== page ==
A disabled Prince George woman is still fearful about leaving her home, months after she was hit by a city bus while crossing the street in her mobility scooter.
On the afternoon of July 12, Lillian Carey was crossing Eighth Avenue from Spruceland Mall towards the gas station on the corner when she looked up and saw a bus coming right at her.
“There was a bus coming at me, I put my chair into high gear and tried to get out of the way, but he still hit me a sent me flying three feet,” Carey said. “I was probably in shock. I didn’t feel anything until the next day, when I went to go to the walk-in clinic because I hurt so bad. I ended up with really bad whiplash, I am still doing physio(therapy) for it.”
The bus struck the back of the mobility scooter and pushed it, damaging the cargo basket on the back of the chair, according to assessment by a technician at Medichair. The motor and gearbox of the chair now make a “weird grinding noise,” Carey said, but the technician found nothing mechanically wrong with the chair.
“I’ve been very scared to go out now. It could be my fear that is some of the issue,” she said.
Carey has congestive heart failure and health complications from her diabetes, which means she relies on the mobility scooter to get around.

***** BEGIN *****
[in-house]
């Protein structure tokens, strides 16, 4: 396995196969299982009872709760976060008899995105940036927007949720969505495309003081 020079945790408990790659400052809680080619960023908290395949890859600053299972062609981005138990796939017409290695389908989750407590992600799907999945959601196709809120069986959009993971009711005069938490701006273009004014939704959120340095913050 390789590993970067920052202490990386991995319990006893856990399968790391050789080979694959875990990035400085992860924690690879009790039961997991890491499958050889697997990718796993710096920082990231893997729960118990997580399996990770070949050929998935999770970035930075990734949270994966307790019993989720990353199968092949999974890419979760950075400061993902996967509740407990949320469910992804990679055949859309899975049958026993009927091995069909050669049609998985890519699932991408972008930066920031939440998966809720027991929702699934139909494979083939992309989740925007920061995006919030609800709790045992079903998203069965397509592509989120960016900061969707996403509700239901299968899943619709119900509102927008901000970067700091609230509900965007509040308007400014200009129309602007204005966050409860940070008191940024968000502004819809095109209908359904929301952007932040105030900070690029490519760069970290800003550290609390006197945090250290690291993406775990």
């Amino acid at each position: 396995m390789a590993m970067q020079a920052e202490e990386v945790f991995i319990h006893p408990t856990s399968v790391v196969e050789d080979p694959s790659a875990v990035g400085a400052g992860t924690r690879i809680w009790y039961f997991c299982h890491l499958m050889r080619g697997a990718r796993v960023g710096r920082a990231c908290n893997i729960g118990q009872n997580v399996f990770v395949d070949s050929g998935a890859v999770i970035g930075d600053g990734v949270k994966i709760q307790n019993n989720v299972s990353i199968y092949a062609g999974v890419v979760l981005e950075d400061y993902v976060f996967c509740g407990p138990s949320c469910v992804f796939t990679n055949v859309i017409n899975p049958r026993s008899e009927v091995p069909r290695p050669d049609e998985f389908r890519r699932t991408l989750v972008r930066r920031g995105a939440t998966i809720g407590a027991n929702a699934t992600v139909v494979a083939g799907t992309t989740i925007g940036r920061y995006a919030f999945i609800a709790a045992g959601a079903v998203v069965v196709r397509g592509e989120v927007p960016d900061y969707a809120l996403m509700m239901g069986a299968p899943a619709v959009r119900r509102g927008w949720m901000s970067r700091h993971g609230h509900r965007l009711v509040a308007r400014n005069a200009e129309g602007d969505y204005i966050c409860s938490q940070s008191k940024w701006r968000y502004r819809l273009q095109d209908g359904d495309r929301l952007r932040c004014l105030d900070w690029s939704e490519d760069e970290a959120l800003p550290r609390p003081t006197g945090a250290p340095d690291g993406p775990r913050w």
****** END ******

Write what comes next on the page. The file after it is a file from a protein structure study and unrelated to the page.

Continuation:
ICBC paid her out-of-pocket expenses to repair her scooter and has covered her physiotherapy, so far, she said, but she didn’t receive any other compensation.
“I’ve never been hit by a bus before. I’ve never met anyone who was hit by a bus before. I thought they’d at least do something about the pain I went through,” she said. “I just know I’d like to have my life back the way it was.”
In an email, a spokesperson for BC Transit said BC Transit conducted an internal review of the incident, including a review of CCTV footage, and supported the investigation by the Prince George RCMP.
“BC Transit can confirm that our organization was aware of an incident on July 12, 2022 at Central Street West and 8th Avenue in Prince George, involving a BC Transit bus and person in a mobility chair,” the email said. “Our top priority is safety, and our thoughts are with the mobility aid user and transit operator involved in the incident.”